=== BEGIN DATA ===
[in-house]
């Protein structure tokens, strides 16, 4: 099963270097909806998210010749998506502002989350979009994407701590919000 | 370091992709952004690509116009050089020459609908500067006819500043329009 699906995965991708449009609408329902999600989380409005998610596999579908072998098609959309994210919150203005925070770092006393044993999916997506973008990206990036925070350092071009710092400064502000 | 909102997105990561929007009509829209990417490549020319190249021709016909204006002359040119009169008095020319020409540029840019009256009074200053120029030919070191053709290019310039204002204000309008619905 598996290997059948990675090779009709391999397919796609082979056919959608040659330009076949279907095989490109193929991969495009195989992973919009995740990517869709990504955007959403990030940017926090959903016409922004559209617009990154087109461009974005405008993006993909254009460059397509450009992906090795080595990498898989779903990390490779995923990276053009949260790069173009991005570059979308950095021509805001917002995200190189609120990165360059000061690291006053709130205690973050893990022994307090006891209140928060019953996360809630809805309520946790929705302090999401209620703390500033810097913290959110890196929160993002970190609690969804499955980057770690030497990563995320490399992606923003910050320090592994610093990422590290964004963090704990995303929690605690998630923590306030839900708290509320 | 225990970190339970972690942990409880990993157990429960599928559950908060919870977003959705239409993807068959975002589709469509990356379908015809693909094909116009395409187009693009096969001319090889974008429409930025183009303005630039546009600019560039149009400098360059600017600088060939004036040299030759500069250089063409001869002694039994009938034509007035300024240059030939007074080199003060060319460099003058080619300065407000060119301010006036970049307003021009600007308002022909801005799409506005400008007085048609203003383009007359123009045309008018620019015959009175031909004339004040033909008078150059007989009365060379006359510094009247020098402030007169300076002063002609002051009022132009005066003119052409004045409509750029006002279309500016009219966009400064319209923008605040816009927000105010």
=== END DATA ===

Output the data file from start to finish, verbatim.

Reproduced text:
[in-house]
């Protein structure tokens, strides 16, 4: 099963270097909806998210010749998506502002989350979009994407701590919000 | 370091992709952004690509116009050089020459609908500067006819500043329009 699906995965991708449009609408329902999600989380409005998610596999579908072998098609959309994210919150203005925070770092006393044993999916997506973008990206990036925070350092071009710092400064502000 | 909102997105990561929007009509829209990417490549020319190249021709016909204006002359040119009169008095020319020409540029840019009256009074200053120029030919070191053709290019310039204002204000309008619905 598996290997059948990675090779009709391999397919796609082979056919959608040659330009076949279907095989490109193929991969495009195989992973919009995740990517869709990504955007959403990030940017926090959903016409922004559209617009990154087109461009974005405008993006993909254009460059397509450009992906090795080595990498898989779903990390490779995923990276053009949260790069173009991005570059979308950095021509805001917002995200190189609120990165360059000061690291006053709130205690973050893990022994307090006891209140928060019953996360809630809805309520946790929705302090999401209620703390500033810097913290959110890196929160993002970190609690969804499955980057770690030497990563995320490399992606923003910050320090592994610093990422590290964004963090704990995303929690605690998630923590306030839900708290509320 | 225990970190339970972690942990409880990993157990429960599928559950908060919870977003959705239409993807068959975002589709469509990356379908015809693909094909116009395409187009693009096969001319090889974008429409930025183009303005630039546009600019560039149009400098360059600017600088060939004036040299030759500069250089063409001869002694039994009938034509007035300024240059030939007074080199003060060319460099003058080619300065407000060119301010006036970049307003021009600007308002022909801005799409506005400008007085048609203003383009007359123009045309008018620019015959009175031909004339004040033909008078150059007989009365060379006359510094009247020098402030007169300076002063002609002051009022132009005066003119052409004045409509750029006002279309500016009219966009400064319209923008605040816009927000105010």